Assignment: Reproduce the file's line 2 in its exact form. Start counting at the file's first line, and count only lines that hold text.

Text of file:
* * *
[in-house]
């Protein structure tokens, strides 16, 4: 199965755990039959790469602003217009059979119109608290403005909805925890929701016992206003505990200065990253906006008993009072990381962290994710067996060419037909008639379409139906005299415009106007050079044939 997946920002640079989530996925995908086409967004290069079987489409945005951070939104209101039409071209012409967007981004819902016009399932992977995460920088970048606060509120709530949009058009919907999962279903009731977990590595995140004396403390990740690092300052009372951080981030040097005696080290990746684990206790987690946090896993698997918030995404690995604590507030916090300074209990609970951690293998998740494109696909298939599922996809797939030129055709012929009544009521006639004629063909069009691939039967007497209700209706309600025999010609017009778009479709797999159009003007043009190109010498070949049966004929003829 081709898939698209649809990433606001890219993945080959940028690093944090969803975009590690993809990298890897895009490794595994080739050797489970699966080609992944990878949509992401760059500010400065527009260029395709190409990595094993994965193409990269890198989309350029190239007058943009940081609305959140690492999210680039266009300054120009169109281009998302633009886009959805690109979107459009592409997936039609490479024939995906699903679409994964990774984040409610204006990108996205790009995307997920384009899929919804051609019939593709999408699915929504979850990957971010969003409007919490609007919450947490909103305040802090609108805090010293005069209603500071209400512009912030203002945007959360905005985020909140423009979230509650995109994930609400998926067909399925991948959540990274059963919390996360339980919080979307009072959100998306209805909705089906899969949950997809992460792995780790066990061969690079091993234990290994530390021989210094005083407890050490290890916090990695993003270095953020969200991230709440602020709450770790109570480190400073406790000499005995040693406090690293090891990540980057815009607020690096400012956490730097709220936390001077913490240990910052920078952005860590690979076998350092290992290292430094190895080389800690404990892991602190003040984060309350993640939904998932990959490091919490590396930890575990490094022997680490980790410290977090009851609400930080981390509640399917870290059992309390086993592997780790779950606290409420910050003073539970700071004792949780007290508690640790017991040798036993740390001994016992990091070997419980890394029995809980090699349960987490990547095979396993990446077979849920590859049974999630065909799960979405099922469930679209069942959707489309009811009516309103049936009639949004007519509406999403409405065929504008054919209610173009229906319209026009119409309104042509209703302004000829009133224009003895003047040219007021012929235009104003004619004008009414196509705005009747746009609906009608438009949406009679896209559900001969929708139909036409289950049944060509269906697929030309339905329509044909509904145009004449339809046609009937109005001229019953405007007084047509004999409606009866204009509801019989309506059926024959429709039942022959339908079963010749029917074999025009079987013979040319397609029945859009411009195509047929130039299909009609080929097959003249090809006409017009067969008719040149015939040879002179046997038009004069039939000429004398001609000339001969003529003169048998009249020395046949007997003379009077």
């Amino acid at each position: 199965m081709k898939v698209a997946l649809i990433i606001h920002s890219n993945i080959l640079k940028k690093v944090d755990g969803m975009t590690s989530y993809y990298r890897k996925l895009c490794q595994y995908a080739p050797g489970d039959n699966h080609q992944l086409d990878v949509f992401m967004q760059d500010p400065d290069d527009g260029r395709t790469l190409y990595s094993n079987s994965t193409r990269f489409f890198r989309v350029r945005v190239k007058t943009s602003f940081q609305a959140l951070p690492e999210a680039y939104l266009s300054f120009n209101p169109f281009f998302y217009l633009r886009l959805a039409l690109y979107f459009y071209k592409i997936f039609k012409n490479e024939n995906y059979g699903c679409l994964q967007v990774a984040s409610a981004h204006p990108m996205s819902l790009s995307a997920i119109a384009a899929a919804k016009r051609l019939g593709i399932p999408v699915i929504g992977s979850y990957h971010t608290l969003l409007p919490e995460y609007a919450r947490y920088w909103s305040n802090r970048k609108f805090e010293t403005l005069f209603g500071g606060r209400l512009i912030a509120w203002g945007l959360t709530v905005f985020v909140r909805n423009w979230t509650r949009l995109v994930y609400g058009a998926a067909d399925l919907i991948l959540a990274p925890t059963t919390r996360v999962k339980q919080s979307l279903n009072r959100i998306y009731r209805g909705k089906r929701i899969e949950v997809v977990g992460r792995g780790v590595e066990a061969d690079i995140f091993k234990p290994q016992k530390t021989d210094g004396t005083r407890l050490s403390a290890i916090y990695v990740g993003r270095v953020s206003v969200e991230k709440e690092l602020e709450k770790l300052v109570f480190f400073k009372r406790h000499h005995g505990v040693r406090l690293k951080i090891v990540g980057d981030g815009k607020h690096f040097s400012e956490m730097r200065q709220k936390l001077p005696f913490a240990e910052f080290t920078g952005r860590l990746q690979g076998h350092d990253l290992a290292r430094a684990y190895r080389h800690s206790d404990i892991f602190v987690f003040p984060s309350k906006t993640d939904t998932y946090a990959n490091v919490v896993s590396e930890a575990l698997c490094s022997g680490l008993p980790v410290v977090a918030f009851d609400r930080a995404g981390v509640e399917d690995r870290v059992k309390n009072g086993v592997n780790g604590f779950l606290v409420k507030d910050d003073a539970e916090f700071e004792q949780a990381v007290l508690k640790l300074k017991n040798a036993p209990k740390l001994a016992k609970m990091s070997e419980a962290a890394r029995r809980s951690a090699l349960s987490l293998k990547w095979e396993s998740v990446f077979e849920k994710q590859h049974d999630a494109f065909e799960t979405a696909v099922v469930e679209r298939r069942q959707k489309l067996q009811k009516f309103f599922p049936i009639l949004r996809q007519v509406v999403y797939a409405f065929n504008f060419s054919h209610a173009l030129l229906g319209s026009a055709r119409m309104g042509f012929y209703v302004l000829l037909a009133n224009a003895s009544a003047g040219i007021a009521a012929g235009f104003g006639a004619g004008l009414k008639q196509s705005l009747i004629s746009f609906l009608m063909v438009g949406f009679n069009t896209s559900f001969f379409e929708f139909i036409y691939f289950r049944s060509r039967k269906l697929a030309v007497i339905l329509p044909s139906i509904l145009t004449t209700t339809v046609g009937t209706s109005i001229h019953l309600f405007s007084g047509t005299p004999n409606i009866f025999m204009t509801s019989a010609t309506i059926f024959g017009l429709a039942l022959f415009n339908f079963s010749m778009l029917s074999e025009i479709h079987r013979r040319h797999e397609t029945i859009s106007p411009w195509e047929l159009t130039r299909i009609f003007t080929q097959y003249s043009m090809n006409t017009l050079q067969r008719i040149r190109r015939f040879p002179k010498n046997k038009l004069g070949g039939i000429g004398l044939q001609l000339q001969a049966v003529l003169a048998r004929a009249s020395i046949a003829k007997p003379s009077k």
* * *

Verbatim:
């Protein structure tokens, strides 16, 4: 199965755990039959790469602003217009059979119109608290403005909805925890929701016992206003505990200065990253906006008993009072990381962290994710067996060419037909008639379409139906005299415009106007050079044939 997946920002640079989530996925995908086409967004290069079987489409945005951070939104209101039409071209012409967007981004819902016009399932992977995460920088970048606060509120709530949009058009919907999962279903009731977990590595995140004396403390990740690092300052009372951080981030040097005696080290990746684990206790987690946090896993698997918030995404690995604590507030916090300074209990609970951690293998998740494109696909298939599922996809797939030129055709012929009544009521006639004629063909069009691939039967007497209700209706309600025999010609017009778009479709797999159009003007043009190109010498070949049966004929003829 081709898939698209649809990433606001890219993945080959940028690093944090969803975009590690993809990298890897895009490794595994080739050797489970699966080609992944990878949509992401760059500010400065527009260029395709190409990595094993994965193409990269890198989309350029190239007058943009940081609305959140690492999210680039266009300054120009169109281009998302633009886009959805690109979107459009592409997936039609490479024939995906699903679409994964990774984040409610204006990108996205790009995307997920384009899929919804051609019939593709999408699915929504979850990957971010969003409007919490609007919450947490909103305040802090609108805090010293005069209603500071209400512009912030203002945007959360905005985020909140423009979230509650995109994930609400998926067909399925991948959540990274059963919390996360339980919080979307009072959100998306209805909705089906899969949950997809992460792995780790066990061969690079091993234990290994530390021989210094005083407890050490290890916090990695993003270095953020969200991230709440602020709450770790109570480190400073406790000499005995040693406090690293090891990540980057815009607020690096400012956490730097709220936390001077913490240990910052920078952005860590690979076998350092290992290292430094190895080389800690404990892991602190003040984060309350993640939904998932990959490091919490590396930890575990490094022997680490980790410290977090009851609400930080981390509640399917870290059992309390086993592997780790779950606290409420910050003073539970700071004792949780007290508690640790017991040798036993740390001994016992990091070997419980890394029995809980090699349960987490990547095979396993990446077979849920590859049974999630065909799960979405099922469930679209069942959707489309009811009516309103049936009639949004007519509406999403409405065929504008054919209610173009229906319209026009119409309104042509209703302004000829009133224009003895003047040219007021012929235009104003004619004008009414196509705005009747746009609906009608438009949406009679896209559900001969929708139909036409289950049944060509269906697929030309339905329509044909509904145009004449339809046609009937109005001229019953405007007084047509004999409606009866204009509801019989309506059926024959429709039942022959339908079963010749029917074999025009079987013979040319397609029945859009411009195509047929130039299909009609080929097959003249090809006409017009067969008719040149015939040879002179046997038009004069039939000429004398001609000339001969003529003169048998009249020395046949007997003379009077």